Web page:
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Neurohistology

Besides standard paraffin-embedded sections, our neurohistology lab offers cryosectioning of brain and nerve tissue for histological, immunohistochemistry, or immunofluorescence staining, respectively. It is also possible to prepare full frontal sections of comparatively large brains, e.g. from rhesus or cynomolgus monkeys. Depending on the scientific question, various staining methods can be applied, reaching from standard histology, such as hematoxylin & eosin, Nissl-, or myelin-staining, towards immunostaining with particular antibodies in order to detect certain cell-specific (e.g. neurons, astrocytes, microglia, lymphocytes) or other antigens (e.g. viral, GFP-marker protein). These antibodies can either be visualized by enzyme-linked chromogens (e.g. diaminobenzidine) or with fluorescent dyes, also as multiple labeling techniques. They are used, for example, to analyze the influences of viral or vector-based transfections for genetic cell manipulation on the central nervous system on a histomorphological basis. Such genetic modifications are applied i. a. in the development of novel cell and gene therapies or in the field of fundamental brain research, e.g. the regulation of neuronal activity by means of neuro-optogenetics.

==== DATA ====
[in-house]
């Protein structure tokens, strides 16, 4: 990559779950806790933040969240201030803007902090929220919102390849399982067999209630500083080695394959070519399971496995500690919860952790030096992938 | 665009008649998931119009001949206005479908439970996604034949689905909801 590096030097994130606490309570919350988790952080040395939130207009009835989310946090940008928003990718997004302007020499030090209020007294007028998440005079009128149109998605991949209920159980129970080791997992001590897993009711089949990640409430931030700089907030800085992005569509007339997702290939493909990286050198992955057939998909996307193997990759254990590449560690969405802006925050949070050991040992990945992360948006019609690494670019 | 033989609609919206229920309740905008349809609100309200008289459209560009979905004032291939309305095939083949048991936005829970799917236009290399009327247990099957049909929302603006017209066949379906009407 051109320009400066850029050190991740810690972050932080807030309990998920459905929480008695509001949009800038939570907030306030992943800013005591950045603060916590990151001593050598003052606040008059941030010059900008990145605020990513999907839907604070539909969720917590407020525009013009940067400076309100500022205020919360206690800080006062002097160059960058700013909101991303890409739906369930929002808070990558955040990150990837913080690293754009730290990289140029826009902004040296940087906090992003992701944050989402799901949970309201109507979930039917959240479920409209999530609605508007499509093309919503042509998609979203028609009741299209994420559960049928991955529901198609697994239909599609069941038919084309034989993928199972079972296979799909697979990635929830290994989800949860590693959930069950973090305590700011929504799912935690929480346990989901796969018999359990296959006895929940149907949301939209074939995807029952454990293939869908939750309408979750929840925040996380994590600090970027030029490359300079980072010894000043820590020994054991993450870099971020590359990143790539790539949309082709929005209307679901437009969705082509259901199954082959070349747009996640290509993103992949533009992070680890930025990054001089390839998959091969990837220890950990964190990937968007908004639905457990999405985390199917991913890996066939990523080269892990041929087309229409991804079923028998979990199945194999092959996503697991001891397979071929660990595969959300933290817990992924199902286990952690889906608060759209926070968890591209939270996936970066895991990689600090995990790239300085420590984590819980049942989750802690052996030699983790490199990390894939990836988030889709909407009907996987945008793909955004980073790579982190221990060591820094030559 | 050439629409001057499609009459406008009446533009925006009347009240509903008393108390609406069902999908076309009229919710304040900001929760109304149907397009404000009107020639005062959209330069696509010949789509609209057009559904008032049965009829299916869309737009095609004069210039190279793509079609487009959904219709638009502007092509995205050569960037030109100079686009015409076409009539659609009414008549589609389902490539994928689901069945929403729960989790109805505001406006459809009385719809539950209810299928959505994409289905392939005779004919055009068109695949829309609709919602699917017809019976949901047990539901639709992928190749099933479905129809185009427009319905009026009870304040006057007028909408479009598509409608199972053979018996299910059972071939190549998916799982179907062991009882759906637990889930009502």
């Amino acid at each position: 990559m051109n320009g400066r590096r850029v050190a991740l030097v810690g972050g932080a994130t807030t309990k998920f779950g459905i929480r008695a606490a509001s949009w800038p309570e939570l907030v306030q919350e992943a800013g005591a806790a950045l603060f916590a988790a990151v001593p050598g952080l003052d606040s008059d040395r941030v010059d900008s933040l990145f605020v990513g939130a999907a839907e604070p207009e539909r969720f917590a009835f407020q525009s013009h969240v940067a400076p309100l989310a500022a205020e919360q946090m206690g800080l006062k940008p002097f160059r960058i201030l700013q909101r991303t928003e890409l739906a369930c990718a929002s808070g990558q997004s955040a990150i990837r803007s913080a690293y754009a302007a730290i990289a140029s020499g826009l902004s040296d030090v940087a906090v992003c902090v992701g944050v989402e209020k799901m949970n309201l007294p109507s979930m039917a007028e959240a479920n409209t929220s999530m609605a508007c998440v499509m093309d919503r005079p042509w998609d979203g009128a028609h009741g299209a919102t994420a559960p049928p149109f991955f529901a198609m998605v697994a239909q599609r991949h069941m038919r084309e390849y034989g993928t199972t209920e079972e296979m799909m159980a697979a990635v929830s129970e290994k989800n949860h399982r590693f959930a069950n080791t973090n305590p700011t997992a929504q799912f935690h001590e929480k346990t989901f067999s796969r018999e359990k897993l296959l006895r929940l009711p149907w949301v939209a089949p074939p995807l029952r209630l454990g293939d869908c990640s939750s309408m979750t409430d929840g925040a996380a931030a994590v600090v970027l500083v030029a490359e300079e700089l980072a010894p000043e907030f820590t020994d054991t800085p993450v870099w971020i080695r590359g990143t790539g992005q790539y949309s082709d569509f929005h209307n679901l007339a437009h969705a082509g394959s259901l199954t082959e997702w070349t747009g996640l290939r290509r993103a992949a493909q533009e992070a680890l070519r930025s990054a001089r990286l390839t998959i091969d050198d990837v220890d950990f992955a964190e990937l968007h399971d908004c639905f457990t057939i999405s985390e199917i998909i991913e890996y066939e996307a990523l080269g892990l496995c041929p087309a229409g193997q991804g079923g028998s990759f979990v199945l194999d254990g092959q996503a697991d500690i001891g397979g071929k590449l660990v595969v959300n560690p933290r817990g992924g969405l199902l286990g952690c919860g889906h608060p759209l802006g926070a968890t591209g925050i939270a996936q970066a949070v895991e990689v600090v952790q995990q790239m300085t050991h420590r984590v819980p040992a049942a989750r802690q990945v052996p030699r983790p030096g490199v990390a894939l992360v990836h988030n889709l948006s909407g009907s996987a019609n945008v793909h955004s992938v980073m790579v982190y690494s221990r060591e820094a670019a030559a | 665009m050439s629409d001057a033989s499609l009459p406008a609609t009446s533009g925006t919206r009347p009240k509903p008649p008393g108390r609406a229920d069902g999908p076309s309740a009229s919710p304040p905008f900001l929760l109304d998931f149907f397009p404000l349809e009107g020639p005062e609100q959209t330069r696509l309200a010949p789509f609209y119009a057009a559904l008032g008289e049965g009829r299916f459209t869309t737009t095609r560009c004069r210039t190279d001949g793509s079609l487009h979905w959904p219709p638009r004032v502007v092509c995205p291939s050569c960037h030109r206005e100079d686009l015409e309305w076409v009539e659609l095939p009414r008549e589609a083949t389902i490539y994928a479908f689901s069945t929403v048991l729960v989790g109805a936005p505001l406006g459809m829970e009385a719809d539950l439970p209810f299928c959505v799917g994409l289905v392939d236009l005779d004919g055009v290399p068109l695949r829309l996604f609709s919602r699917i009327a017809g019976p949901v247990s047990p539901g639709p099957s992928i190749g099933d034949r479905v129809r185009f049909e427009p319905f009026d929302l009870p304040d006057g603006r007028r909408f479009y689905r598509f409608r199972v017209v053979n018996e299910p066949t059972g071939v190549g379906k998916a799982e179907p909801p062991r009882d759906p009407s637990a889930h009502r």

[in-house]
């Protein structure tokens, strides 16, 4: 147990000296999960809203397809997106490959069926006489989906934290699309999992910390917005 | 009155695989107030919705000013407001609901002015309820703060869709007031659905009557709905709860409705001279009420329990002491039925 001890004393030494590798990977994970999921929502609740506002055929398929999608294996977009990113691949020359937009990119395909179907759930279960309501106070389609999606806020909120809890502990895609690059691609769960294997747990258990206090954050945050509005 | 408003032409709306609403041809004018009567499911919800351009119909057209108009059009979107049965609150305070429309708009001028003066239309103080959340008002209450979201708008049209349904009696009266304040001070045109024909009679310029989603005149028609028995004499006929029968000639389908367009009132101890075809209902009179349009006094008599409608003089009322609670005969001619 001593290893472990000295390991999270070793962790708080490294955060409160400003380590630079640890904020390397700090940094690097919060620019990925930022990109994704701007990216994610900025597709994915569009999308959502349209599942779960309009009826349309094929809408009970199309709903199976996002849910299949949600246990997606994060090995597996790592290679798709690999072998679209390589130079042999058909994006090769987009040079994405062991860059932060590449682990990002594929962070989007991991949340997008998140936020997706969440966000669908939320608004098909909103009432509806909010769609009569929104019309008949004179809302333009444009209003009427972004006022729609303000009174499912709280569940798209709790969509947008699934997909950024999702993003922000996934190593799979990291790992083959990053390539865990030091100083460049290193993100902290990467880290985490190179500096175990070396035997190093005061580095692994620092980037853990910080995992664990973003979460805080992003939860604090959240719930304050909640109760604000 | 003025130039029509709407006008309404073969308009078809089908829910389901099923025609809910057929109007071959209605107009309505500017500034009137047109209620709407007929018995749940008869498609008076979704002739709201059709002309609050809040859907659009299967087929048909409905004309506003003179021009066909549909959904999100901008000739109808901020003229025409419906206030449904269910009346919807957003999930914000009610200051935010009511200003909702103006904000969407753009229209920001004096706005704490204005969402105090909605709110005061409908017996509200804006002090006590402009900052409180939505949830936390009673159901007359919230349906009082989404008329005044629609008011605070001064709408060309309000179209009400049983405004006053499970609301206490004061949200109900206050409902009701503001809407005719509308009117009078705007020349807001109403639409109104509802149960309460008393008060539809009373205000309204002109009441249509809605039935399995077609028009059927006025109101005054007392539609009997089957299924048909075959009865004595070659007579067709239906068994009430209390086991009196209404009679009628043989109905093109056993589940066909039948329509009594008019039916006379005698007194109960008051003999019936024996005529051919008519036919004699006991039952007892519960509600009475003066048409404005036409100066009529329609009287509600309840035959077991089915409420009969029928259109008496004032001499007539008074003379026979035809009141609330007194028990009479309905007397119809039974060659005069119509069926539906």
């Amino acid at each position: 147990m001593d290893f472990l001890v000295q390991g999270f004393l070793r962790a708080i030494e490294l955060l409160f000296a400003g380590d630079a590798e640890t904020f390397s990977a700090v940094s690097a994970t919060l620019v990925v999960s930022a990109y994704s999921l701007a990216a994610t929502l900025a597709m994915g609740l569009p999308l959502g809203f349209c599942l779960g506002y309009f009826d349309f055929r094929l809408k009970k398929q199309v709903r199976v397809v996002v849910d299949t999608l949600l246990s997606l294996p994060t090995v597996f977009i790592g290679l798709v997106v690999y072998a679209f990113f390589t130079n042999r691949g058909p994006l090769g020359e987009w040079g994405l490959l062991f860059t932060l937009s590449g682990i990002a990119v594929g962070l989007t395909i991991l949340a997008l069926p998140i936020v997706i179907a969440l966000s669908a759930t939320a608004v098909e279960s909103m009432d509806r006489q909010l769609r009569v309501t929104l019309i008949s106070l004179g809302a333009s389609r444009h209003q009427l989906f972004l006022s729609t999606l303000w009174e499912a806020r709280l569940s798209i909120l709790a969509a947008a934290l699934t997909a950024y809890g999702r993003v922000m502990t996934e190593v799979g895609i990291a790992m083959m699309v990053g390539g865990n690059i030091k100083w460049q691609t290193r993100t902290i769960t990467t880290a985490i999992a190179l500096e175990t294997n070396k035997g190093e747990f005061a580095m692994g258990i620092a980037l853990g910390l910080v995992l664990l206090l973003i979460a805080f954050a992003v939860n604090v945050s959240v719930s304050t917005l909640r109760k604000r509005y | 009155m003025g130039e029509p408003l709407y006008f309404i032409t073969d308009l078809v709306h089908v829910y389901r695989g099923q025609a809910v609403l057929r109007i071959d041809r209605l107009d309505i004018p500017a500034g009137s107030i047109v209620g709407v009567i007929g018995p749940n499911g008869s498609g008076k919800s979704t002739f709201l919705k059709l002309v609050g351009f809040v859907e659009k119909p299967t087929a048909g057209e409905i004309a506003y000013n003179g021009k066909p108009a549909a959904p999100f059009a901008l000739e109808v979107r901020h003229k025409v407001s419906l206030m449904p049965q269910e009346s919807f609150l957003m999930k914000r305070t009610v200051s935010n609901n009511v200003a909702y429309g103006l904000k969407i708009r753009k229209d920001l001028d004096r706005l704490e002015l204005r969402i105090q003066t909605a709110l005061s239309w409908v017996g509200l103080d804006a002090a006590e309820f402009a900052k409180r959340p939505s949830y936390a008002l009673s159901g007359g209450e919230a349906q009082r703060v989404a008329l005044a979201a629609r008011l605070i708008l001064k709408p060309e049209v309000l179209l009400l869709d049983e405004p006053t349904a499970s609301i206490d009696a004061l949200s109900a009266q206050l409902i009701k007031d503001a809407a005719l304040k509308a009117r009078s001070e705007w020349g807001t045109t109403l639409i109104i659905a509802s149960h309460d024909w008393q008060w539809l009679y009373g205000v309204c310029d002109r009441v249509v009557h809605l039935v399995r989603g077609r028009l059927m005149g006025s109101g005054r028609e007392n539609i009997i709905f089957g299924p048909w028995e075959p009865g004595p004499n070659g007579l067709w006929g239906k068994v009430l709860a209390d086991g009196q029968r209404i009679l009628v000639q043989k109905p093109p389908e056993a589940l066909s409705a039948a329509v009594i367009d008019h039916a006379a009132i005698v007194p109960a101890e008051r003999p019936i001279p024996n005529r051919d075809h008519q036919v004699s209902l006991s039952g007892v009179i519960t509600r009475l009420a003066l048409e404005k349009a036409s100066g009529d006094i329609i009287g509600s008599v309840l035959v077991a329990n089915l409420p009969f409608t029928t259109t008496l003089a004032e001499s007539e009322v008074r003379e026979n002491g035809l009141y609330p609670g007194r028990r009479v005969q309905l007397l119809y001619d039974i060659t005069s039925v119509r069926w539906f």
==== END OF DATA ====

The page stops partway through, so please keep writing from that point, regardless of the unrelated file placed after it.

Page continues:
The submission form for brain and nerve tissue can be downloaded here:

Submission form

Perfusion-fixed brain block of a rhesus macaque (source: DPZ).
Activated microglia in the brain of a cynomolgus monkey (Macaca fascicularis), immunhistochemistry/DAB for Iba-1 (source: DPZ).
Multichannel-fluorescent staining of a marmoset brain section (Callithrix jacchus) in order to visualize the transgenic expression of an external marker protein (green) within a specific neuronal cell type (red), while double-labeling appears yellow; blue: nuclear DNA (source: DPZ).